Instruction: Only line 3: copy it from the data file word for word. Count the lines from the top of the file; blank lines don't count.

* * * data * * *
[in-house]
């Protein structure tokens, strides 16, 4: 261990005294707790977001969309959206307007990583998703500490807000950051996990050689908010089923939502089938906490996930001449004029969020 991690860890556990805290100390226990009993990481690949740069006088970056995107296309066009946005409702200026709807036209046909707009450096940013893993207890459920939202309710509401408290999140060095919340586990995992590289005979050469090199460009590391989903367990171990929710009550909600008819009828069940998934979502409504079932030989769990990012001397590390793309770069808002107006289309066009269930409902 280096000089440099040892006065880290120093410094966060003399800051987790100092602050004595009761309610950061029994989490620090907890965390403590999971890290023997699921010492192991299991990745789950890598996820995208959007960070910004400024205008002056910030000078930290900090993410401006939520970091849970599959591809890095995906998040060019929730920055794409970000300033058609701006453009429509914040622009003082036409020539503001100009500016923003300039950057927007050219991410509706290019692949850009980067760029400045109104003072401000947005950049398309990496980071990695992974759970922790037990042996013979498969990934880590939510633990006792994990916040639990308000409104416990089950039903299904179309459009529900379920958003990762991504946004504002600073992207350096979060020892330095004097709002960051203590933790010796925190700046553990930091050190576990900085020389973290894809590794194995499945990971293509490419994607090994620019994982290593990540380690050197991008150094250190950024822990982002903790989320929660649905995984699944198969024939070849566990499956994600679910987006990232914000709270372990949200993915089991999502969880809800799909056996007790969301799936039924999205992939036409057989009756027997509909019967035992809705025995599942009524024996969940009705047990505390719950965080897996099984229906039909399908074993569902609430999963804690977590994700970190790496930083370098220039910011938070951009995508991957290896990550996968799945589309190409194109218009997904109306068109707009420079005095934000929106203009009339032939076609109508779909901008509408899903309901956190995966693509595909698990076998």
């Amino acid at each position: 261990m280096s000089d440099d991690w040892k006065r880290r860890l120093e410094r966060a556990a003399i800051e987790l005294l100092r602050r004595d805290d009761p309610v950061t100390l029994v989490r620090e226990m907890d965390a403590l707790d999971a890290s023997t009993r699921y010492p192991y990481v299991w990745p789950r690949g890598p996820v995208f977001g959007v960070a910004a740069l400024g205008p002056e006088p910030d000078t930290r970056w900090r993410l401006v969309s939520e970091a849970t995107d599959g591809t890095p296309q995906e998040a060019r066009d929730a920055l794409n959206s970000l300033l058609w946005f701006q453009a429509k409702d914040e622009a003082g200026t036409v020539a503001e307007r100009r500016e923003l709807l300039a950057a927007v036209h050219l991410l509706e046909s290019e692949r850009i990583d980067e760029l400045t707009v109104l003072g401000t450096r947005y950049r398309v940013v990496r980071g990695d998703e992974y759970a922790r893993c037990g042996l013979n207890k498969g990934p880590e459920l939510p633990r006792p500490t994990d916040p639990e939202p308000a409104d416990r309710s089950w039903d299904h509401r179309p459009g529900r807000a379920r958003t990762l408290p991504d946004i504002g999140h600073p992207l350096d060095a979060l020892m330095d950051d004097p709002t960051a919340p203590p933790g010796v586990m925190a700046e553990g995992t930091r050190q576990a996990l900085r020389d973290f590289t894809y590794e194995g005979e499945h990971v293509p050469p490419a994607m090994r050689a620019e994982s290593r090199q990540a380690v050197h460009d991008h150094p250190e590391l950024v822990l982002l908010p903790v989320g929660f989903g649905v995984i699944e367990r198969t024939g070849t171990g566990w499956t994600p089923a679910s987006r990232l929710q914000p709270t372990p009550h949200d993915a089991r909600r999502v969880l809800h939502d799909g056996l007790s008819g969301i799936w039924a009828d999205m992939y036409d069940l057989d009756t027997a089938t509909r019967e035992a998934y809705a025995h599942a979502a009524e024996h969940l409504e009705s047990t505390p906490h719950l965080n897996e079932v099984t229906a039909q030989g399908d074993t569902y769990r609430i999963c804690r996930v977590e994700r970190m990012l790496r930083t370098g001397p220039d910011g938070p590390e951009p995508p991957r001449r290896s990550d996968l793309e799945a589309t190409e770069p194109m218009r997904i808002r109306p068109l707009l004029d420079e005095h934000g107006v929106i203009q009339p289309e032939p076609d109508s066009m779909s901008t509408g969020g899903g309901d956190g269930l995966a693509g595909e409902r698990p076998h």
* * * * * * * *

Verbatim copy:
């Amino acid at each position: 261990m280096s000089d440099d991690w040892k006065r880290r860890l120093e410094r966060a556990a003399i800051e987790l005294l100092r602050r004595d805290d009761p309610v950061t100390l029994v989490r620090e226990m907890d965390a403590l707790d999971a890290s023997t009993r699921y010492p192991y990481v299991w990745p789950r690949g890598p996820v995208f977001g959007v960070a910004a740069l400024g205008p002056e006088p910030d000078t930290r970056w900090r993410l401006v969309s939520e970091a849970t995107d599959g591809t890095p296309q995906e998040a060019r066009d929730a920055l794409n959206s970000l300033l058609w946005f701006q453009a429509k409702d914040e622009a003082g200026t036409v020539a503001e307007r100009r500016e923003l709807l300039a950057a927007v036209h050219l991410l509706e046909s290019e692949r850009i990583d980067e760029l400045t707009v109104l003072g401000t450096r947005y950049r398309v940013v990496r980071g990695d998703e992974y759970a922790r893993c037990g042996l013979n207890k498969g990934p880590e459920l939510p633990r006792p500490t994990d916040p639990e939202p308000a409104d416990r309710s089950w039903d299904h509401r179309p459009g529900r807000a379920r958003t990762l408290p991504d946004i504002g999140h600073p992207l350096d060095a979060l020892m330095d950051d004097p709002t960051a919340p203590p933790g010796v586990m925190a700046e553990g995992t930091r050190q576990a996990l900085r020389d973290f590289t894809y590794e194995g005979e499945h990971v293509p050469p490419a994607m090994r050689a620019e994982s290593r090199q990540a380690v050197h460009d991008h150094p250190e590391l950024v822990l982002l908010p903790v989320g929660f989903g649905v995984i699944e367990r198969t024939g070849t171990g566990w499956t994600p089923a679910s987006r990232l929710q914000p709270t372990p009550h949200d993915a089991r909600r999502v969880l809800h939502d799909g056996l007790s008819g969301i799936w039924a009828d999205m992939y036409d069940l057989d009756t027997a089938t509909r019967e035992a998934y809705a025995h599942a979502a009524e024996h969940l409504e009705s047990t505390p906490h719950l965080n897996e079932v099984t229906a039909q030989g399908d074993t569902y769990r609430i999963c804690r996930v977590e994700r970190m990012l790496r930083t370098g001397p220039d910011g938070p590390e951009p995508p991957r001449r290896s990550d996968l793309e799945a589309t190409e770069p194109m218009r997904i808002r109306p068109l707009l004029d420079e005095h934000g107006v929106i203009q009339p289309e032939p076609d109508s066009m779909s901008t509408g969020g899903g309901d956190g269930l995966a693509g595909e409902r698990p076998h």